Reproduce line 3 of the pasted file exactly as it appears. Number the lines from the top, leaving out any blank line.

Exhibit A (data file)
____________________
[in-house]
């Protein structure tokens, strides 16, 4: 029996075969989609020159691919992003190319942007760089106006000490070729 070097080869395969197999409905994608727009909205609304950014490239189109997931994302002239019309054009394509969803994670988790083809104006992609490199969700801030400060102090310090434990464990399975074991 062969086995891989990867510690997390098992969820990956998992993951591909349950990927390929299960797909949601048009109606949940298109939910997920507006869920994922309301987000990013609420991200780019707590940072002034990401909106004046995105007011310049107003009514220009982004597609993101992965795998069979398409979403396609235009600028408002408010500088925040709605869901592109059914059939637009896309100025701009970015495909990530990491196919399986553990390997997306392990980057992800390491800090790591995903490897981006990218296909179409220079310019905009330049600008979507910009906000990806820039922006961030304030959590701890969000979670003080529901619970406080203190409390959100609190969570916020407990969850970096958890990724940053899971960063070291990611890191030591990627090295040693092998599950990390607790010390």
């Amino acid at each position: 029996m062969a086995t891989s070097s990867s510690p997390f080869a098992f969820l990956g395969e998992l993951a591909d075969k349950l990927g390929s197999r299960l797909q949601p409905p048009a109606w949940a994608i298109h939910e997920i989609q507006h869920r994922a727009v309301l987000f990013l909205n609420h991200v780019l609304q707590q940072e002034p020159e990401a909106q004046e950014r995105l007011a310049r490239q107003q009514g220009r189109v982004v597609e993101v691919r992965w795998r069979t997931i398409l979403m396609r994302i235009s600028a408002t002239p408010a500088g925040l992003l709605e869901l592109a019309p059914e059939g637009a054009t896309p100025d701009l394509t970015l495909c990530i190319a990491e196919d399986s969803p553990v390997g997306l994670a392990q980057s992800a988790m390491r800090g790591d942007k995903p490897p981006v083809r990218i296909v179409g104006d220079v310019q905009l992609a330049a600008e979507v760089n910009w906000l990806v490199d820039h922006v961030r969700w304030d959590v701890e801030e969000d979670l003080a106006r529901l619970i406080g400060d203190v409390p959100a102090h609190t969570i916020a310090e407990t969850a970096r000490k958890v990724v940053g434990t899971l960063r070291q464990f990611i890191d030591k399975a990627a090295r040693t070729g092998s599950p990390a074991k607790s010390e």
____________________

């Amino acid at each position: 029996m062969a086995t891989s070097s990867s510690p997390f080869a098992f969820l990956g395969e998992l993951a591909d075969k349950l990927g390929s197999r299960l797909q949601p409905p048009a109606w949940a994608i298109h939910e997920i989609q507006h869920r994922a727009v309301l987000f990013l909205n609420h991200v780019l609304q707590q940072e002034p020159e990401a909106q004046e950014r995105l007011a310049r490239q107003q009514g220009r189109v982004v597609e993101v691919r992965w795998r069979t997931i398409l979403m396609r994302i235009s600028a408002t002239p408010a500088g925040l992003l709605e869901l592109a019309p059914e059939g637009a054009t896309p100025d701009l394509t970015l495909c990530i190319a990491e196919d399986s969803p553990v390997g997306l994670a392990q980057s992800a988790m390491r800090g790591d942007k995903p490897p981006v083809r990218i296909v179409g104006d220079v310019q905009l992609a330049a600008e979507v760089n910009w906000l990806v490199d820039h922006v961030r969700w304030d959590v701890e801030e969000d979670l003080a106006r529901l619970i406080g400060d203190v409390p959100a102090h609190t969570i916020a310090e407990t969850a970096r000490k958890v990724v940053g434990t899971l960063r070291q464990f990611i890191d030591k399975a990627a090295r040693t070729g092998s599950p990390a074991k607790s010390e």